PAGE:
Developing countries see swelling middle class
Motorcyclists ride past a newly built luxury shopping center in Ho Chi Minh City, Vietnam, on November 20, 2013 - by Hoang Dinh Nam
"The developing countries are generally in a process of catching up with the advanced economies," ILO chief Guy Ryder told reporters in Geneva ahead of the release of the agency's annual World of Work Report on Tuesday.
Between 1980 and 2011, per capita income in the developing countries like Senegal, Vietnam and Tunisia on average grew 3.3 percent each year, which is far faster than the 1.8 percent growth seen in advanced economies, the report said.
Today, more than four in 10 workers in the such countries are considered to be in the so-called "developing middle class" -- meaning that they earn more than $4.00 a day -- up from fewer than two in 10 two decades ago, it said.
Yet, more than half of all workers in the developing world -- some 1.5 billion people -- are in precarious positions, without contracts and social protections and often wallowing in poverty.
Around 839 million of them -- a full third of all workers in such countries -- earn less than $2.00 a day.
That however is down from more than half of all workers in such countries in the early 2000s, the report said.
- Improve worker rights, create growth -
In its analysis of the situation in 140 developing and emerging economies, the ILO concluded that nations that tackled working poverty, invested in creating quality jobs and in getting workers out of precarious employment had weathered the global financial crisis far better than those that did not.
"The investment in human capital is coming through in improved growth," Ryder said, adding: "one needs to depart from any simplistic notion that development can be kick-started by reducing worker rights."
Since the global financial crisis of 2007, the convergence between conditions in the developed and developing worlds has picked up speed.
Some 30.6 million more people have been added to the global ranks of the unemployed since the crisis began, leaving a total of 199.8 million people jobless last year, with the number set to swell to 213 million by 2019.
The global unemployment rate has stabilised at around six percent -- a level expected to remain through 2017 -- but advanced economies have suffered the biggest rise in jobless numbers.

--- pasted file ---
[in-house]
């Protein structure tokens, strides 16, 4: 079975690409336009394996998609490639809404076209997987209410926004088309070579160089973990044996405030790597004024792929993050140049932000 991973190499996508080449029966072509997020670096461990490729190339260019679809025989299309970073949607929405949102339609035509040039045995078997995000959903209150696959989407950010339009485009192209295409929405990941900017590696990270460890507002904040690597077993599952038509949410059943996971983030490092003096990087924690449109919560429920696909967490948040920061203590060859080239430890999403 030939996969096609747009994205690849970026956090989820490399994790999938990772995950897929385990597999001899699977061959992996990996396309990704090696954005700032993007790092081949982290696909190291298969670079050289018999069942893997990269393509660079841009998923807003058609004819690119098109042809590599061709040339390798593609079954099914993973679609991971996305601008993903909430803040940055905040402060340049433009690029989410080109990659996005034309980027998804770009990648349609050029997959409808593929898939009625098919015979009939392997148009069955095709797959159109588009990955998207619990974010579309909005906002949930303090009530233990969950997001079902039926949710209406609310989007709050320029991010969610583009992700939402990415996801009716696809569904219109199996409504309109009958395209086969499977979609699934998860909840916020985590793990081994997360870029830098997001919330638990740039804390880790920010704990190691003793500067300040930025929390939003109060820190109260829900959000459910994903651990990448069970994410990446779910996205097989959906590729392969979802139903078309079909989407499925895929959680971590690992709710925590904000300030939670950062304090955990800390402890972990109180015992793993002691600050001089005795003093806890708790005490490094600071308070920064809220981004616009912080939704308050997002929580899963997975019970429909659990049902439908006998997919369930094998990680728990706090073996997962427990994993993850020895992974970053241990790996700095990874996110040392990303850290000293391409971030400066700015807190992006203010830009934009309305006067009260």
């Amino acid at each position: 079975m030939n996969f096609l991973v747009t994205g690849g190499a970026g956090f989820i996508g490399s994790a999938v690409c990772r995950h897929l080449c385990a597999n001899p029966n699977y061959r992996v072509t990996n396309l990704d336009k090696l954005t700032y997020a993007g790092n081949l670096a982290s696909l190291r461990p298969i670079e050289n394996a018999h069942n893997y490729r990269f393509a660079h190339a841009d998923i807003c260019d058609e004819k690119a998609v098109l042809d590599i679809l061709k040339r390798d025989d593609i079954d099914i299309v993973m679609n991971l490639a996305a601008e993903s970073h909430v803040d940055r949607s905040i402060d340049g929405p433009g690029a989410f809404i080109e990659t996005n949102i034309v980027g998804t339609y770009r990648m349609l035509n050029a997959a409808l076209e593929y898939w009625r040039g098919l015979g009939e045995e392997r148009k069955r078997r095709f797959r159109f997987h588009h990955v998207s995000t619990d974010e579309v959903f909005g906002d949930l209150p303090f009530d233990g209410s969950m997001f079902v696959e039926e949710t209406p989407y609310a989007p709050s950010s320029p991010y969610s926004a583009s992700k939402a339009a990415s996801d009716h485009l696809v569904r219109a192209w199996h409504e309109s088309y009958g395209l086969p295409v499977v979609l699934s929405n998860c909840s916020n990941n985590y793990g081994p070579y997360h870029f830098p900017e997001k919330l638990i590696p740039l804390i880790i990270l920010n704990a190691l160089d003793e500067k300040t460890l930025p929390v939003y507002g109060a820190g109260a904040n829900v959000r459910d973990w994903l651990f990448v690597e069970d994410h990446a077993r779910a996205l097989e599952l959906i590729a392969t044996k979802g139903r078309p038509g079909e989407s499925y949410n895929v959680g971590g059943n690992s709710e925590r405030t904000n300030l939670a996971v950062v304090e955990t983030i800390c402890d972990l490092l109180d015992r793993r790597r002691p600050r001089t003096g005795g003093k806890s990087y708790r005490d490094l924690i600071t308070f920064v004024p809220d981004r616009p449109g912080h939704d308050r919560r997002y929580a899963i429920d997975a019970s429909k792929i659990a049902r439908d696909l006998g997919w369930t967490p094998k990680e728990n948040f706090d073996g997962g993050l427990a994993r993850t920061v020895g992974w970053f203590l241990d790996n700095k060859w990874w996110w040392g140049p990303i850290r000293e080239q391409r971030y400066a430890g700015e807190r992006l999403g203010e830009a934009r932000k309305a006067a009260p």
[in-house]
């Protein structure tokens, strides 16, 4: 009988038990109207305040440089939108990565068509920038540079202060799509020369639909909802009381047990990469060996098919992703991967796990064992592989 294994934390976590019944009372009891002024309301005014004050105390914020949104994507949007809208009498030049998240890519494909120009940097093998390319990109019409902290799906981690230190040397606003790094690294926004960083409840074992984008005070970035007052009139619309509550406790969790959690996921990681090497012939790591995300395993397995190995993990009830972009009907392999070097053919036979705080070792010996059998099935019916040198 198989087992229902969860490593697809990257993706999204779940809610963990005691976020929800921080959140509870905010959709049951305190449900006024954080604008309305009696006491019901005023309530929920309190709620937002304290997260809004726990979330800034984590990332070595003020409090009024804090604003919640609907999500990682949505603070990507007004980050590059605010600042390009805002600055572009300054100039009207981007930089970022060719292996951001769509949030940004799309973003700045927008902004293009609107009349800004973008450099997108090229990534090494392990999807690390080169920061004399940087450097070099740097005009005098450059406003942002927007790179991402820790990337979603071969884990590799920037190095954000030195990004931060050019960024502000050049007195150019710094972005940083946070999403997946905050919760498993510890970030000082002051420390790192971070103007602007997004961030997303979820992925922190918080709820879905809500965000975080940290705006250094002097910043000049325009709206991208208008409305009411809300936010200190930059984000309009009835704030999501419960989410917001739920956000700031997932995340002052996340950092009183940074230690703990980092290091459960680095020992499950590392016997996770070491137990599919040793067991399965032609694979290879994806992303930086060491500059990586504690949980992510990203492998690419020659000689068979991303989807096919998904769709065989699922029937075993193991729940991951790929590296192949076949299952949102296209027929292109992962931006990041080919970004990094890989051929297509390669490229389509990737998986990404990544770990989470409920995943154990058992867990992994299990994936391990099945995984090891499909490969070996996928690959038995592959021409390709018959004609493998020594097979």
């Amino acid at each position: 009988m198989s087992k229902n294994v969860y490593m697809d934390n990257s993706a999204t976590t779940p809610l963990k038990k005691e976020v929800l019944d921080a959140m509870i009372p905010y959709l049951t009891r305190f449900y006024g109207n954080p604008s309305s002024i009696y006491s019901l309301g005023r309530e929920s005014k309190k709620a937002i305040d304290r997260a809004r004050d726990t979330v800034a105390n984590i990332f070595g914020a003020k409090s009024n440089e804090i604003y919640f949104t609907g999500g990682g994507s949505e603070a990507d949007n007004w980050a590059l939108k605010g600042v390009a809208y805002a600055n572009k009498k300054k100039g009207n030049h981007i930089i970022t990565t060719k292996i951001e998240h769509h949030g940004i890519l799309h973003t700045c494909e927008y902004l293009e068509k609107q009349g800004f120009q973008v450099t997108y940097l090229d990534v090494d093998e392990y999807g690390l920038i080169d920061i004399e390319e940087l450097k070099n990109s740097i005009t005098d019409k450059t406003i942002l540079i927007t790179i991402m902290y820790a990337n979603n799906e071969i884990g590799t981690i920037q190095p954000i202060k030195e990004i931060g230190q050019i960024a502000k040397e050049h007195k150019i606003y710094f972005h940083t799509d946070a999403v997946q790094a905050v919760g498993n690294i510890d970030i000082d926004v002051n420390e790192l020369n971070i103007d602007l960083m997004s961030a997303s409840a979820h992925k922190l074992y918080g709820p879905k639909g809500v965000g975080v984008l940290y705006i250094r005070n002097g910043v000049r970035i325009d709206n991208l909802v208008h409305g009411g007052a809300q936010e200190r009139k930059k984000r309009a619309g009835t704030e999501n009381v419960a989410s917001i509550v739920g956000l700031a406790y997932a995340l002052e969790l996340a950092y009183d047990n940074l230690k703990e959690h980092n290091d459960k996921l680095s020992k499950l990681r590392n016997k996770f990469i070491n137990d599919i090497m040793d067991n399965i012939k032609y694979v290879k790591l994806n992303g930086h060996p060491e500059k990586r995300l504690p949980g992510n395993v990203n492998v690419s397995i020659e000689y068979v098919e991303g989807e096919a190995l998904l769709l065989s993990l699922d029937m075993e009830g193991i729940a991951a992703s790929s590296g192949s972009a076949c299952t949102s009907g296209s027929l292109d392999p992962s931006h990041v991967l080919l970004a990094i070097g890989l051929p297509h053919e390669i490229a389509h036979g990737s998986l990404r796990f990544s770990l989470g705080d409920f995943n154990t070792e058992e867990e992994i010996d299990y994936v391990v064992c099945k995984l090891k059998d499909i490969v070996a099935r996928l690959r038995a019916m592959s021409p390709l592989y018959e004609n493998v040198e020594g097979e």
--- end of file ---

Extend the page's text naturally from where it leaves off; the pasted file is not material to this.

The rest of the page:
Developed countries have on average seen their unemployment rate stabilise at around 8.5 percent, up from 5.8 percent before the crisis, while developing countries suffered only a brief hike before their jobless rate fell back to around pre-crisis levels of 5.4 percent, the report said.
And the crisis has affected working conditions everywhere.
"Many developing countries, notably in Latin America and Asia, are making efforts to tackle inequalities and improve job quality as well as social protection," lead author of the ILO report Moazam Mahmood said.
"By contrast," he said, "a number of advanced economies, notably in Europe, seem to be going in the opposite direction."
- Migration patterns shifting -
The shift in opportunities is meanwhile impacting migration patterns.
Some 231.5 million people last year were living in a country other than the one they were born in, the report said.
While the European Union by far remains the favoured destination, with 51 percent of migrants settled there, migrants have since the crisis increasingly been moving between developing countries, the ILO said.
More and more educated young people from crisis-hit developed countries are also emigrating to emerging economies, the report found.
"Already south-south migration is on the rise while workers are also leaving advanced economies, particularly some hard-hit European countries, for work opportunities in developing countries," Mahmood said.
Some 213 million people will enter the labour market over the next five years -- 200 million of them in emerging and developing countries, the ILO said, voicing optimism that most of the new jobs created will provide a decent living.
"For the first time in history, over the next several years, most new jobs in the developing world are likely to be of sufficient quality to allow workers and their families to live above the equivalent of the poverty line in the United States," the report said.
Despite its optimism, ILO acknowledged that 85 percent of the workforce in the developing world will still be living below the US-equivalent poverty line in 2018.
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